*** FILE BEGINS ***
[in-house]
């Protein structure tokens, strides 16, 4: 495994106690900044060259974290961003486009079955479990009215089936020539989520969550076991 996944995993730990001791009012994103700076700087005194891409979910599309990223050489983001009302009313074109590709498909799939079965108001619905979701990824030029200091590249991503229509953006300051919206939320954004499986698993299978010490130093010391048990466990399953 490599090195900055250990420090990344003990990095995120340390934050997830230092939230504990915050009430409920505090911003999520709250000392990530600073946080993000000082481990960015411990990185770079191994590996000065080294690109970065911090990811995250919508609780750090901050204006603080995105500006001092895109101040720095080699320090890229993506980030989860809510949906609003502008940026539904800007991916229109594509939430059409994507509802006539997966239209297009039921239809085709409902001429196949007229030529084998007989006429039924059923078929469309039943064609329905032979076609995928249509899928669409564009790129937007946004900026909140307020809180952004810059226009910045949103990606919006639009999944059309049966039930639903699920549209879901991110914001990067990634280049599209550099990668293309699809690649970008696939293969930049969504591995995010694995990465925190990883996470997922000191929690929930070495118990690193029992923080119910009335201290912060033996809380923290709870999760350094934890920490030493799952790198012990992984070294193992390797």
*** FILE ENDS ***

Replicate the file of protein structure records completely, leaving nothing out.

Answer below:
[in-house]
């Protein structure tokens, strides 16, 4: 495994106690900044060259974290961003486009079955479990009215089936020539989520969550076991 996944995993730990001791009012994103700076700087005194891409979910599309990223050489983001009302009313074109590709498909799939079965108001619905979701990824030029200091590249991503229509953006300051919206939320954004499986698993299978010490130093010391048990466990399953 490599090195900055250990420090990344003990990095995120340390934050997830230092939230504990915050009430409920505090911003999520709250000392990530600073946080993000000082481990960015411990990185770079191994590996000065080294690109970065911090990811995250919508609780750090901050204006603080995105500006001092895109101040720095080699320090890229993506980030989860809510949906609003502008940026539904800007991916229109594509939430059409994507509802006539997966239209297009039921239809085709409902001429196949007229030529084998007989006429039924059923078929469309039943064609329905032979076609995928249509899928669409564009790129937007946004900026909140307020809180952004810059226009910045949103990606919006639009999944059309049966039930639903699920549209879901991110914001990067990634280049599209550099990668293309699809690649970008696939293969930049969504591995995010694995990465925190990883996470997922000191929690929930070495118990690193029992923080119910009335201290912060033996809380923290709870999760350094934890920490030493799952790198012990992984070294193992390797």